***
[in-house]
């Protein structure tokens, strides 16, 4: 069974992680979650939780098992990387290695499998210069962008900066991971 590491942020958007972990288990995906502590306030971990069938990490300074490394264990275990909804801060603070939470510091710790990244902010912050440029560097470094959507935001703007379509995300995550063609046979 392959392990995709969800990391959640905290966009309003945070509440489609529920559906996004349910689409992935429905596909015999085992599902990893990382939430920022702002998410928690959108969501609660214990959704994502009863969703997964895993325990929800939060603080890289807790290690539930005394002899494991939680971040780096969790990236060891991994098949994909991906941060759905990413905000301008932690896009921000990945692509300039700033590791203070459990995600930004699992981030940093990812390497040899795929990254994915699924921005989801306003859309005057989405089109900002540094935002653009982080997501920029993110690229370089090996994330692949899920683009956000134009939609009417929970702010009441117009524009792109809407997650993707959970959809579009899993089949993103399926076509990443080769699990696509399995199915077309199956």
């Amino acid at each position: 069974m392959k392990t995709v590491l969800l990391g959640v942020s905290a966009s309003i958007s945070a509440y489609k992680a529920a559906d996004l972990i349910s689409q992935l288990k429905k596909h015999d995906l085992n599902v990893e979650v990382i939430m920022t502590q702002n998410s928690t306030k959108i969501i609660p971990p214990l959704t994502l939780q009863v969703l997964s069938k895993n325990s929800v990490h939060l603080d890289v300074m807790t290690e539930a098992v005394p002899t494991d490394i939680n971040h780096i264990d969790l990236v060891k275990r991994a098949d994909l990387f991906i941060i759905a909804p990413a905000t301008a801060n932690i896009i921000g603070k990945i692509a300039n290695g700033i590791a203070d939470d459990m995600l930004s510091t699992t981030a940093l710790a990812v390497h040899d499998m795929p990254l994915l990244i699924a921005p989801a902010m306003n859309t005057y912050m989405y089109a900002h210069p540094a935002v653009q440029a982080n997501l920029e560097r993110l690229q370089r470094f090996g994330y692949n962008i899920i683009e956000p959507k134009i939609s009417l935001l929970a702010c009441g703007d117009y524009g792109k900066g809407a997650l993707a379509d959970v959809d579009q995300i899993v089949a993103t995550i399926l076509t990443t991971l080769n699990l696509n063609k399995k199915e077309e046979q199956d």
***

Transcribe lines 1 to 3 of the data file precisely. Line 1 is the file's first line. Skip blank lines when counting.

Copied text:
[in-house]
């Protein structure tokens, strides 16, 4: 069974992680979650939780098992990387290695499998210069962008900066991971 590491942020958007972990288990995906502590306030971990069938990490300074490394264990275990909804801060603070939470510091710790990244902010912050440029560097470094959507935001703007379509995300995550063609046979 392959392990995709969800990391959640905290966009309003945070509440489609529920559906996004349910689409992935429905596909015999085992599902990893990382939430920022702002998410928690959108969501609660214990959704994502009863969703997964895993325990929800939060603080890289807790290690539930005394002899494991939680971040780096969790990236060891991994098949994909991906941060759905990413905000301008932690896009921000990945692509300039700033590791203070459990995600930004699992981030940093990812390497040899795929990254994915699924921005989801306003859309005057989405089109900002540094935002653009982080997501920029993110690229370089090996994330692949899920683009956000134009939609009417929970702010009441117009524009792109809407997650993707959970959809579009899993089949993103399926076509990443080769699990696509399995199915077309199956």
């Amino acid at each position: 069974m392959k392990t995709v590491l969800l990391g959640v942020s905290a966009s309003i958007s945070a509440y489609k992680a529920a559906d996004l972990i349910s689409q992935l288990k429905k596909h015999d995906l085992n599902v990893e979650v990382i939430m920022t502590q702002n998410s928690t306030k959108i969501i609660p971990p214990l959704t994502l939780q009863v969703l997964s069938k895993n325990s929800v990490h939060l603080d890289v300074m807790t290690e539930a098992v005394p002899t494991d490394i939680n971040h780096i264990d969790l990236v060891k275990r991994a098949d994909l990387f991906i941060i759905a909804p990413a905000t301008a801060n932690i896009i921000g603070k990945i692509a300039n290695g700033i590791a203070d939470d459990m995600l930004s510091t699992t981030a940093l710790a990812v390497h040899d499998m795929p990254l994915l990244i699924a921005p989801a902010m306003n859309t005057y912050m989405y089109a900002h210069p540094a935002v653009q440029a982080n997501l920029e560097r993110l690229q370089r470094f090996g994330y692949n962008i899920i683009e956000p959507k134009i939609s009417l935001l929970a702010c009441g703007d117009y524009g792109k900066g809407a997650l993707a379509d959970v959809d579009q995300i899993v089949a993103t995550i399926l076509t990443t991971l080769n699990l696509n063609k399995k199915e077309e046979q199956d």